At the last moment, the entire orchestra, after receiving an SMS message calling them to play in honor of Lea, appears at the Theatre despite the fact that not a single rehearsal has taken place. In the meantime, the real manager of the Bolshoi, who happened to be vacationing in Paris and learned by chance about the concert, appears at the theatre to prevent the performance, but he is intercepted by Gavrilov, who locks him in a broom closet. The concert has a wobbly beginning due to the lack of rehearsals -even Gavrilov, who actually intended to speak at a Communist Party meeting asks God to demonstrate his existence by salvaging the situation-; the orchestra manages to reach Filipov's ideal of spontaneous harmony once Anne-Marie mesmerizes everyone with her magnificent interpretation of the solo part, which she had studied on her mother's annotated score. The concert is a huge success and Filipov is able to restart his career as a conductor of the new "Andreï Filipov Orchestra" along with Anne-Marie, who joins him in a world tour.Aleksei Guskov as Andreï Filipov
Mélanie Laurent as Anne-Marie Jacquet and Lea Strum (her mother)
Dmitry Nazarov as Sacha Grossman
Valeri Barinov as Ivan Gavrilov
François Berléand as Olivier Morne Duplessis
Miou-Miou as Guylène de La Rivière
Lionel Abelanski as Jean-Paul Carrère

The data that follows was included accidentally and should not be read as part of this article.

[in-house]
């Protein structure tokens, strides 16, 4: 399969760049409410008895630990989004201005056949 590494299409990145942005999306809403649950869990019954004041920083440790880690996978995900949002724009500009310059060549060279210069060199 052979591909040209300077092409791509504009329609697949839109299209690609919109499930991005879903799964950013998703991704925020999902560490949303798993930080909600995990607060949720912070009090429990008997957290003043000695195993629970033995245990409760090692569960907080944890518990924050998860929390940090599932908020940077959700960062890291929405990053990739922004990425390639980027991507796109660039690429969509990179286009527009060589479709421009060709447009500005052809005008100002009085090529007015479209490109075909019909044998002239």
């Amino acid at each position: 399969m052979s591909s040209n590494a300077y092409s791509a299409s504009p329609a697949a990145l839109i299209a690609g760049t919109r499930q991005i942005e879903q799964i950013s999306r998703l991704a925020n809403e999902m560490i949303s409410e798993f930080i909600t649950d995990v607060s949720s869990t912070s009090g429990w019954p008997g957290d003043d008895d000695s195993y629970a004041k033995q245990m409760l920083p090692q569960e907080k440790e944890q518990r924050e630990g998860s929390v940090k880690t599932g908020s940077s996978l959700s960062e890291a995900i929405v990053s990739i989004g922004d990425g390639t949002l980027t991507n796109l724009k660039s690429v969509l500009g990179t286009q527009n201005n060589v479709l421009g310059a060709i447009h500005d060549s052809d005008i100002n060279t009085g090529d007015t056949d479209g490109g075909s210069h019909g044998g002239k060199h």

Laurent Bateau as Bertrand
Vlad Ivanov as Pyotr Tretyakin
Guillaume Gallienne as a critic
Ramzy Bedia as Ahmed
Anghel Gheorghe as Vassili (Taraf de Haïdouks)
Anna Kamenkova as Irina Filipova
To prepare for her role, Laurent spent two months studying violin with Sarah Nemtanu of the Orchestre National de France.
The film's original score was composed by Armand Amar with one track written by Radu Mihăileanu ("Le Trou Normand"). The musical work which has a central role in the film and is played during the final scene is the Violin Concerto in D major, Op. 35 by Tchaikovsky. Classical selections by Mahler, Mendelssohn, Mozart and Khachaturian are also included on the soundtrack.
- "Andreï I"
- "S'Il Vous Sied"
- "Nani, Nani" (Kek Lang Chants Roms)
- "Place Rouge I"
- "Andreï II"
- "Merci Bolchoï"
- "100% Des Voix"
- "Je Vous Baise Chaleureusement"
- "Symphonie N°1 Titan"
- "Danse Du Sabre Remix"
- "Piano Concerto No. 21 in C major, K. 467"
- "Andreï III"
- "Le Trou Normand"
- "Ai Routchiok" (Traditional)
- "Place Rouge II"
- "Je Régule L'Addition"
- "Sir Bina Ya Qitâr" (Les Musiciens du Nil)
- "Je Suis Ravissant De Vous Rencontrer"
- "Andreï IV"
- "Les Russes Sont Comme Des Mûles"
- "Avant Le Concert"
- "Violin Concerto in D major, Op. 35"
- "Concert, Concert"
- "Vous Avez Voulu Des Russes"